Howlin staff in firing line over top-up pay
PAC chairman John McGuinness launches blistering attack on minister's department officials for being 'all guff and no action'
Published 14/06/2015 | 02:30
The head of the Dail's spending watchdog has said he has no confidence that officials working for Public Reform Minister Brendan Howlin will finally bring an end to the hospital top-ups controversy.
In a stinging attack, Public Accounts Committee chairman John McGuinness said he did not believe they had the appetite to take on the voluntary hospitals and charities where certain staff are receiving unauthorised payments.
"They won't grasp the nettle on anyone. They can talk about reform, but they aren't good at implementing it," said Mr McGuinness.
His comments came after the Department of Public Expenditure and Reform (DPER) said it could not predict when a review of top-up arrangements would be completed.
Department officials are considering business cases put forward on behalf of 75 health workers, who are earning above HSE guidelines, to decide whether the arrangements can continue.
The cases involve people who believe they have a contractual entitlement to the additional payment.
In one case, a staff member at Stewarts Hospital has been in receipt of an on-call allowance worth 15pc of salary since 1991. Officials acting for Health Minister Leo Varadkar referred the matter to DPER last month after receiving the business case documentation from the HSE.
The HSE had pledged to end top-ups last year, but rowed back on this after a number of hospitals and charities sought to be indemnified against potential legal action for breach of contract.
Asked when a decision on the business cases could be expected, DPER said in a statement: "The Department of Public Expenditure and Reform is reviewing business cases submitted in consultation with the Department of Health and will be responding formally when the review is complete."
Pressed on the issue, a department spokeswoman said she could not give a date for the completion of the review.
Mr McGuinness said the lack of clarity simply wasn't good enough as the issue had been "trundling along" since late 2013.
"DPER has been demanding these changes and talks a good talk, but that is it," he said.
"I would be challenging them to step up to the plate and do what they say they are doing. Because all we are hearing at the moment is a lot of guff and no action, predictions of savings and no savings."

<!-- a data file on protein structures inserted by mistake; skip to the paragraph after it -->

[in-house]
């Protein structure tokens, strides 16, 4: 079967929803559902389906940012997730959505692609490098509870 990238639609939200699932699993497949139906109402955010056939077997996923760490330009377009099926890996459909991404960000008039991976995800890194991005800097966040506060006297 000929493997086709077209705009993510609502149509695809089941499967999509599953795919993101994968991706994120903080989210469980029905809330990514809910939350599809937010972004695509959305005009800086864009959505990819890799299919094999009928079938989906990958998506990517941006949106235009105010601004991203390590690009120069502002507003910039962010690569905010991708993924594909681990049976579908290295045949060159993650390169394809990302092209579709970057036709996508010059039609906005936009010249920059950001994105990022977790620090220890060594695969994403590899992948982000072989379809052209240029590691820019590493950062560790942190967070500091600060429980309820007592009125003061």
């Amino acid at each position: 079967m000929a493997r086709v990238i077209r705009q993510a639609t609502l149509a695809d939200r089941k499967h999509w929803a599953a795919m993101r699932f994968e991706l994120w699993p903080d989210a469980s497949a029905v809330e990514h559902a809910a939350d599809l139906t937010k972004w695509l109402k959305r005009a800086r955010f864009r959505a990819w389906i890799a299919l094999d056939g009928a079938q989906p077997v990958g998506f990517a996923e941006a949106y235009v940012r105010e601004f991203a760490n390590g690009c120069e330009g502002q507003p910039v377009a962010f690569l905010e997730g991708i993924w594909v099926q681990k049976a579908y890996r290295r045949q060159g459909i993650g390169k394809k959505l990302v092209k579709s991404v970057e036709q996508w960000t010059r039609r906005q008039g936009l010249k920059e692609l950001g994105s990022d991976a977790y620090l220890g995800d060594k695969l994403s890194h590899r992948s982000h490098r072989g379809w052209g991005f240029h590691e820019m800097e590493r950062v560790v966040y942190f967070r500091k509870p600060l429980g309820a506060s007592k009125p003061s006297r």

The HSE had previously insisted top-up payments should end by July of last year.
However, many organisations maintained they could be sued by staff members if the payments are ended.
Sources said some hospitals had sought an indemnity from the HSE in the event of being sued, a proposal rejected by the HSE.
Initially, 202 business cases were made by hospitals and disability agencies. The majority of these subsequently fell by the wayside due to a combination of factors.
Some were dropped, others rejected by the HSE, and a number ceased to be an issue due to retirements.
However, 75 cases remain to be adjudicated on.
If DPER officials decide these people can continue to receive the unauthorised allowances, whoever replaces them on retirement would not be entitled to the same additional payments.
The top-up payments being scrutinised include:
• A €18,478 allowance paid to a senior staff member at Beaumont Hospital on top of their €85,407-€103,943 salary scale;
• Allowances of €7,083 paid to two other staff members at the same hospital in addition to their salary scale of €65,376-€79,481;
• Arrangements for 13 managers at different Brothers of Charity organisations around the country;
• Flexibility and on-call allowances of €8,000 paid to staff at the Cappagh National Orthopaedic Hospital on top of salaries ranging between €64,812 and €103,943;
• Allowances ranging in value from €2,166 to €20,000 for four staff at the Coombe;
• A €9,637 on-call allowance for a member of staff at Leopardstown Park Hospital;
• Allowances from €14,017 to €28,035 paid to six people at the Mater Hospital;
• Sums of between €4,000 and €10,000 paid as allowances to six staff at Our Lady's Hospice in Harold's Cross;
• An allowance of €30,000 paid to a staff member at Our Lady's Hospital in Crumlin;
• An €11,485 allowance for a senior staff member at the South Infirmary Victoria University Hospital;
• Additional payments worth up to 15pc of salary for several staff members at Stewarts Hospital;
• An on-call allowance of €7,724 paid to a manager at St James's Hospital;
• A €43,468 allowance paid to a consultant at the same hospital;
• A €13,527 sum paid to a tutor at St Vincent's Healthcare Group.
Separately, several staff members at the Central Remedial Clinic saw allowances they were receiving cease last month.